Time off for dependant’s policy

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Time off for dependant’s policy

19 July 2021
Company House
Company Road
ComapyCity PE9 2AZ


  • Time off for dependant’s policy

Time off for dependant’s policy


    1. With effect from 15 December 1999, the Employment Relations Act introduced a new entitlement to a short amount of unpaid time off, for staff to make arrangements to deal with specific circumstances involving a dependant.

    1. A dependant is the husband, wife, child, or parent of the employee.
    2. A dependant could also be someone who lives in the same house as the employee, such as a partner, elderly aunt, or grandparent, but not a lodger, tenant, or employee, such as a live-in au pair.
    3. In cases of illness or injury, or where care arrangements break down, a dependant may also be someone who reasonably relies on the employee for assistance.

    1. Reasonable time off during working hours may be taken in connection with one or more of the following:
      • when a dependant falls ill;
      • when a dependant is injured or assaulted;
      • when a dependant gives birth;
      • to make longer-term arrangements for a dependant who is ill or injured;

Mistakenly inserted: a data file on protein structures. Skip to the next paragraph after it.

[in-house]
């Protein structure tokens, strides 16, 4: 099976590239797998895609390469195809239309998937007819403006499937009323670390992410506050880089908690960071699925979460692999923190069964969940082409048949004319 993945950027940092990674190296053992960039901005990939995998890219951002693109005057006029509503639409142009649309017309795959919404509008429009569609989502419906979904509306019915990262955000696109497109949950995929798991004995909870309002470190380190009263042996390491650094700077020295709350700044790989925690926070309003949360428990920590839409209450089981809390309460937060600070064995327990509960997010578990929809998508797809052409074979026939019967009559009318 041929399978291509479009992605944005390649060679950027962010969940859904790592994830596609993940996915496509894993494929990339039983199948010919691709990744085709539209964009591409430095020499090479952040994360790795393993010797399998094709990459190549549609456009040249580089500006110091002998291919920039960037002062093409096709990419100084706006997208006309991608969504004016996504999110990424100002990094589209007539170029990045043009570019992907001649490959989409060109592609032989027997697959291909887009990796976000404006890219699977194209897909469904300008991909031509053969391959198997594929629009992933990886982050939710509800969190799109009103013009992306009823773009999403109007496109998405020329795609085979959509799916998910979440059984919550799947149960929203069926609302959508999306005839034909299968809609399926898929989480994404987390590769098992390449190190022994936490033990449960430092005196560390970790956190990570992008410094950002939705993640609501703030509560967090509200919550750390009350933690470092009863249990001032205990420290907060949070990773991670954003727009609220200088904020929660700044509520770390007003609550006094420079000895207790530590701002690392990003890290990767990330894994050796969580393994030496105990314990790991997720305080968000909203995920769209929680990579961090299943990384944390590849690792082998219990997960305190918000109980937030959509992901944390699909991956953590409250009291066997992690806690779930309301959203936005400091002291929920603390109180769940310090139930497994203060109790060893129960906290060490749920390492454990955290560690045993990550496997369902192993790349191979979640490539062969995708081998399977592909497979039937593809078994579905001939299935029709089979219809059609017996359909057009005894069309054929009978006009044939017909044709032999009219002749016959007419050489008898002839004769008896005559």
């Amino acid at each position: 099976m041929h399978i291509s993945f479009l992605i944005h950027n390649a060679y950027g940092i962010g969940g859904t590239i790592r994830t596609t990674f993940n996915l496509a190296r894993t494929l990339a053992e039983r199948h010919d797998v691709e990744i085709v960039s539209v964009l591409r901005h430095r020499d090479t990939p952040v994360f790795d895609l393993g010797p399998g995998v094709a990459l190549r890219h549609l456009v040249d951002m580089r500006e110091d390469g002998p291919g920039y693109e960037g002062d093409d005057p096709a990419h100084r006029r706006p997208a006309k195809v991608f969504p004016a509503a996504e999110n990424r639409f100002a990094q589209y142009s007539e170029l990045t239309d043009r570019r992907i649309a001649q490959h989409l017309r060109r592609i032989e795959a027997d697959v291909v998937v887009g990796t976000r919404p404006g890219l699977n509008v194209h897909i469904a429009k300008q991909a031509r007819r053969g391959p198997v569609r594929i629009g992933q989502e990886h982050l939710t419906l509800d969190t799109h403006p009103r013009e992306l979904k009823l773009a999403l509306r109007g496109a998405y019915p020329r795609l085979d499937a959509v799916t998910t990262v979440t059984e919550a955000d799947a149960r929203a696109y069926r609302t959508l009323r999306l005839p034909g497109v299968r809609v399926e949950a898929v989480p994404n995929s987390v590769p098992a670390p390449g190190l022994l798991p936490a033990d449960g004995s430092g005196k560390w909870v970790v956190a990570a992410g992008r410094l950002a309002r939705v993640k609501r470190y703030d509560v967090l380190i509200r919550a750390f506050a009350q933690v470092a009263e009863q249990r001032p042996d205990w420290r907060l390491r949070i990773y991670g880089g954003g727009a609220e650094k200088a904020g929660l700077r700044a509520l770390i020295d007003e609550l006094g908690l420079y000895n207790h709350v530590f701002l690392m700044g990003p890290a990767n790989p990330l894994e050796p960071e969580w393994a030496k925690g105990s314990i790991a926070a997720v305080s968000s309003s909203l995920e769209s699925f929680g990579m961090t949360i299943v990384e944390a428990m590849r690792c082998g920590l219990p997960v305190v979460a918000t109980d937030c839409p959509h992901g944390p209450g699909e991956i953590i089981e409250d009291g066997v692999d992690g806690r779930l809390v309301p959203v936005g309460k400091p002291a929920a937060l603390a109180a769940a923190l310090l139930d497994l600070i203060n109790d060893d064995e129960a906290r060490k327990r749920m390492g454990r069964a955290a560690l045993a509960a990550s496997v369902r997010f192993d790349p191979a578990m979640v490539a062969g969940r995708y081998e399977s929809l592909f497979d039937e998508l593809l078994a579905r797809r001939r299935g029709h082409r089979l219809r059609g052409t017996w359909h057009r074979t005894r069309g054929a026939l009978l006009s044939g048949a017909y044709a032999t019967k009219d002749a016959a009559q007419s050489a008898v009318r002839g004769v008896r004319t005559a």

• the death of a dependant (in addition to any Special Leave);
      • an unexpected incident involving a child of the employee when the child is at an educational establishment;
      • when there is an unexpected disruption or breakdown in care arrangements for a dependant.
    2. Please note that illness for these purposes includes mental illness.

    1. There is not a set limit to the amount of time off which can be taken. In most cases, the amount of leave will be one or two days at the most, but this will depend on individual circumstances although an employee may be able to take a longer period of leave under other arrangements with the employer. For example, if a child falls ill, the leave should be enough to help the employee cope with the crisis – to deal with the immediate care of the child, visiting the doctor if necessary and to make longer term care arrangements. It does not mean that the employee may take two weeks leave to look after a sick child.

    1. The Act requires that staff should notify their employer of the reason for their absence and how long they expect to be away from work, as soon as reasonably practicable. If an employee returns to work before it was possible to contact his/her employer, he/she should still tell them the reason for the absence on their return to work.

    1. An employee called for jury service must tell their line manager as soon as they are summonsed and provide a copy of their summons if requested.Depending on our needs, we may request that an employee applies to be excused or defer their jury service. Employees must claim loss of earnings for attendance at jury service. The reimbursed sum must be reported to the us, so that a corresponding deduction may be made from the employee’s subsequent salary payment.
    2. OR